Audio loudspeakers usually rely on resonance to get more strength, mainly in low-frequency range.

We are so used to them that it is what sounds normal to us. But is the enclosure always needed? Actually not.

If we get rid of the resonant box we loose its help but get clarity. Less power but less sound from the box.

We built a pair of such open-frame things.


They use speed instead of pressure and need a lot of available excursion to be able to move enough air. Special cones (but from standard, commercially available ranges).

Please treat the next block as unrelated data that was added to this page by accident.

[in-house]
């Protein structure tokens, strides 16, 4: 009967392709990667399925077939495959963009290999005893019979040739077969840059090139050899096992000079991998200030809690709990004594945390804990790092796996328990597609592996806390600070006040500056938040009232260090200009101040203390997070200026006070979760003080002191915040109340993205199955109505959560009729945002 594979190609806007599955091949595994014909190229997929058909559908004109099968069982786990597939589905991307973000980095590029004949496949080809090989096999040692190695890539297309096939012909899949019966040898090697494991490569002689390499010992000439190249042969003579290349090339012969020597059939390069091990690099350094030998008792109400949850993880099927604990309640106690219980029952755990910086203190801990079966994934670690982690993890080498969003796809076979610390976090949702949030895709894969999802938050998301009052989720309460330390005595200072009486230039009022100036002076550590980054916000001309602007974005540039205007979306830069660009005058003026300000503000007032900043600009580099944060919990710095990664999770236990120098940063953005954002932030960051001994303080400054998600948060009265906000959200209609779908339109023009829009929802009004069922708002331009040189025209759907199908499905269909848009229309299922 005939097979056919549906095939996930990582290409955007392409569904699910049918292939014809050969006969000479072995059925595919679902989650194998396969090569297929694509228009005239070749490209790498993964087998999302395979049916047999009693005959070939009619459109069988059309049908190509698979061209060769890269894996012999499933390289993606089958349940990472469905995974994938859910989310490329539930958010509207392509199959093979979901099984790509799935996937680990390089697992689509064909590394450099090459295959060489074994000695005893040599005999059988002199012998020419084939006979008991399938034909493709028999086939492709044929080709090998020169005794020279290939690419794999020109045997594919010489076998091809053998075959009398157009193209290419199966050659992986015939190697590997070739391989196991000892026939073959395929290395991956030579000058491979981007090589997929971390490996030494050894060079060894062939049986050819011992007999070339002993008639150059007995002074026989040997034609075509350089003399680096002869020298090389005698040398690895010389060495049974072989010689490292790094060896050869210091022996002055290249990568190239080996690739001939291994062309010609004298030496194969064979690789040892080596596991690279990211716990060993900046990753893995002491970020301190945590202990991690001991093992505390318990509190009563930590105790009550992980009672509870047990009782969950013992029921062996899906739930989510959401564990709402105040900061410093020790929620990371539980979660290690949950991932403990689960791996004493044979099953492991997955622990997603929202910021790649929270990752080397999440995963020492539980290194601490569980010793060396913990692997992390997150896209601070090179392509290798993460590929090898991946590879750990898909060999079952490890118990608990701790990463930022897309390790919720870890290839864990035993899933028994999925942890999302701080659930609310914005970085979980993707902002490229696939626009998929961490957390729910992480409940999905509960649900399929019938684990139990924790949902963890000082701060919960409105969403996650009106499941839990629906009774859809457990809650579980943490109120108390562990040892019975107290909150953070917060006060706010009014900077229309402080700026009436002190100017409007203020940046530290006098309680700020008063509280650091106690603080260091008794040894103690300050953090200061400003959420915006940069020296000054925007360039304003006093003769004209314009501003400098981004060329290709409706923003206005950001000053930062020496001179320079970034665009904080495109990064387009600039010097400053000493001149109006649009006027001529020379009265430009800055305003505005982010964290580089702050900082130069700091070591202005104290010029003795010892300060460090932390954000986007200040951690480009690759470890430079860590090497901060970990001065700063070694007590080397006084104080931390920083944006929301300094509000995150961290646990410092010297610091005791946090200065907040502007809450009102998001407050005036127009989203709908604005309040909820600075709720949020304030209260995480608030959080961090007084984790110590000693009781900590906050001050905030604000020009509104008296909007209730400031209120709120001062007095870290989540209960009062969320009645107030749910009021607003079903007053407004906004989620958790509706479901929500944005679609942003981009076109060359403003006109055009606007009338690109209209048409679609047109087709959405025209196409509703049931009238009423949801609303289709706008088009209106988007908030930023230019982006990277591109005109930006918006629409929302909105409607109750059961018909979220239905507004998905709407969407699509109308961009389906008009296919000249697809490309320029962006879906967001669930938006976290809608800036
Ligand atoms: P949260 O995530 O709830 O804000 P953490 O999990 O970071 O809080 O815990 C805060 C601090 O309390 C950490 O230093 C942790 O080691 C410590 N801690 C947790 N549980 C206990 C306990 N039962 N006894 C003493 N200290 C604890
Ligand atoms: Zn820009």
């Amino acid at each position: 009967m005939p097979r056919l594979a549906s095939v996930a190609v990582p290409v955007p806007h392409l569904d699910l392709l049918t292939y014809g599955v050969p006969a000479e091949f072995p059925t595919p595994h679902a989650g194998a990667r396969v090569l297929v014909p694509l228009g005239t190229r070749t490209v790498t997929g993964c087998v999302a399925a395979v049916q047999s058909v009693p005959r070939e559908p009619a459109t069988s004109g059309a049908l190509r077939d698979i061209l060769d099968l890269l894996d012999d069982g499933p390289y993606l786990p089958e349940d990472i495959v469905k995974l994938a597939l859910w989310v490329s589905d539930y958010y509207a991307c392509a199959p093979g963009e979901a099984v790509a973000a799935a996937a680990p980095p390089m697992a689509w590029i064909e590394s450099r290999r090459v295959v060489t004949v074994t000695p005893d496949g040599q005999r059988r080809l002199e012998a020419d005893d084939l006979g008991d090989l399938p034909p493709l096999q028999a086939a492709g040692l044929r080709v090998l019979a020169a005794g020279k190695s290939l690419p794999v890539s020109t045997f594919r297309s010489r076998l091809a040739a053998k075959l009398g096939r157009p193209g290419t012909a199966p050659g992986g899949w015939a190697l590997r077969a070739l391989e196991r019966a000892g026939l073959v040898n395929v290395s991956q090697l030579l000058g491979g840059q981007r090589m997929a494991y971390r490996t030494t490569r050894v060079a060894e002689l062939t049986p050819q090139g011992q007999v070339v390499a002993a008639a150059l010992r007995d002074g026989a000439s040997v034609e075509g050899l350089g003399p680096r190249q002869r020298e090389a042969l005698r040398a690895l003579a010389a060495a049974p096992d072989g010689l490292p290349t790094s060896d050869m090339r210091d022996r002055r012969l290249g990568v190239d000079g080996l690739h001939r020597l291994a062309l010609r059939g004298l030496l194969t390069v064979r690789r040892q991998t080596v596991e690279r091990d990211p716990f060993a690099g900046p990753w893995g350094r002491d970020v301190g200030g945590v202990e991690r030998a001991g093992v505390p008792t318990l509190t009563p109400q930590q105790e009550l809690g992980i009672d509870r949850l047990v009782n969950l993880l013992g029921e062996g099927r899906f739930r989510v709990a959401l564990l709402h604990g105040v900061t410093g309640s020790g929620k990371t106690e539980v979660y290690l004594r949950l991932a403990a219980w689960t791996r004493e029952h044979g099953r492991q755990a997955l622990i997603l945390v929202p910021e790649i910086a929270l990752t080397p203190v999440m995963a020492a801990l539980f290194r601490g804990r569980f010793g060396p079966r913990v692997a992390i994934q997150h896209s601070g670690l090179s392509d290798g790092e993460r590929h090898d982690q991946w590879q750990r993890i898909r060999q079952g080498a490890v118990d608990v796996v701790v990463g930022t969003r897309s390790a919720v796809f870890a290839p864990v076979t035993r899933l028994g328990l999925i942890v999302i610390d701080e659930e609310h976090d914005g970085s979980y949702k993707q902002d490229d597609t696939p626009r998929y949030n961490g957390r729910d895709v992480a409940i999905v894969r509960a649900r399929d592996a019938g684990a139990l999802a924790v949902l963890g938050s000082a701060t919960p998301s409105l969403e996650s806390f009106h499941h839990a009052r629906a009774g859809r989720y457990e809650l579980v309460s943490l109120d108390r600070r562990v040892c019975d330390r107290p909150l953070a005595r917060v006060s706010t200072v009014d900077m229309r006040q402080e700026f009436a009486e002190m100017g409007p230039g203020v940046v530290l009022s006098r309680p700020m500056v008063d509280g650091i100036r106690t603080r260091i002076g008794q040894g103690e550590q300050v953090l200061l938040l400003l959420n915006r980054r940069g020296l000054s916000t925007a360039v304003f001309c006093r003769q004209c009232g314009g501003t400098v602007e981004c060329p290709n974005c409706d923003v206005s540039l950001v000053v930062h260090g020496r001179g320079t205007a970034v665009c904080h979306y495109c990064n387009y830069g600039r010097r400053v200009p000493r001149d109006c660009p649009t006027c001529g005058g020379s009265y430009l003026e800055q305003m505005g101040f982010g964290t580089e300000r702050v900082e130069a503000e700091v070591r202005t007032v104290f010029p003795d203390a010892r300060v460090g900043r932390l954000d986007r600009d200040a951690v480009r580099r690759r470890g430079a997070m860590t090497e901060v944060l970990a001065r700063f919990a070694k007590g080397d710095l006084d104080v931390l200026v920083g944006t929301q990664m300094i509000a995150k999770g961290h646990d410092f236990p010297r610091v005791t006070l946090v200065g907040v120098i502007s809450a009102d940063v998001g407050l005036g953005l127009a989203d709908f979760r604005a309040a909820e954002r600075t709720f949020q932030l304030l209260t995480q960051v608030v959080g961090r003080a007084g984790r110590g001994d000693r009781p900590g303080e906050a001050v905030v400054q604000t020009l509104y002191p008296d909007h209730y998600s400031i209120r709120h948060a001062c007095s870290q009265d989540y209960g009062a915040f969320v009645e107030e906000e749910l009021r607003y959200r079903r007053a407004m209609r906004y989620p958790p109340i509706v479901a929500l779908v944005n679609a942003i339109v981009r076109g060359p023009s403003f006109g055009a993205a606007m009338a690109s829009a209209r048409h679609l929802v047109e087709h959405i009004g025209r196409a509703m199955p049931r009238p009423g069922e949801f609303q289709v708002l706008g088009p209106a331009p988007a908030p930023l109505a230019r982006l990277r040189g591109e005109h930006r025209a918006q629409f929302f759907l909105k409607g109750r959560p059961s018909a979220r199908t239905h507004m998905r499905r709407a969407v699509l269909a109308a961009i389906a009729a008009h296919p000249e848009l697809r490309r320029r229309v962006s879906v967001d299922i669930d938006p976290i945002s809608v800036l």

Another side-effect is you loose low-range and it must be compensated by a low-boost filter (6dB/octave).

These speakers are fed by dual-amplifiers (separate channels for woofer and tweeter) and the cross-overs are at line-level. Advantage: you can use software for cross-overs, cone equalization, and maybe room equalization all in one.

Note: open frame speakers work on air speed, their interaction with the room is different. Usually they sound better far from back wall.

You can try it yourself: two cheap cones, one 20 mm wood sheet, not too big (cut it to roughly follow cones’ contours). Build just one. Use a stereo amplifier to feed the cones (mono). Use a software equalizer to get a flat response and feel how they sound different.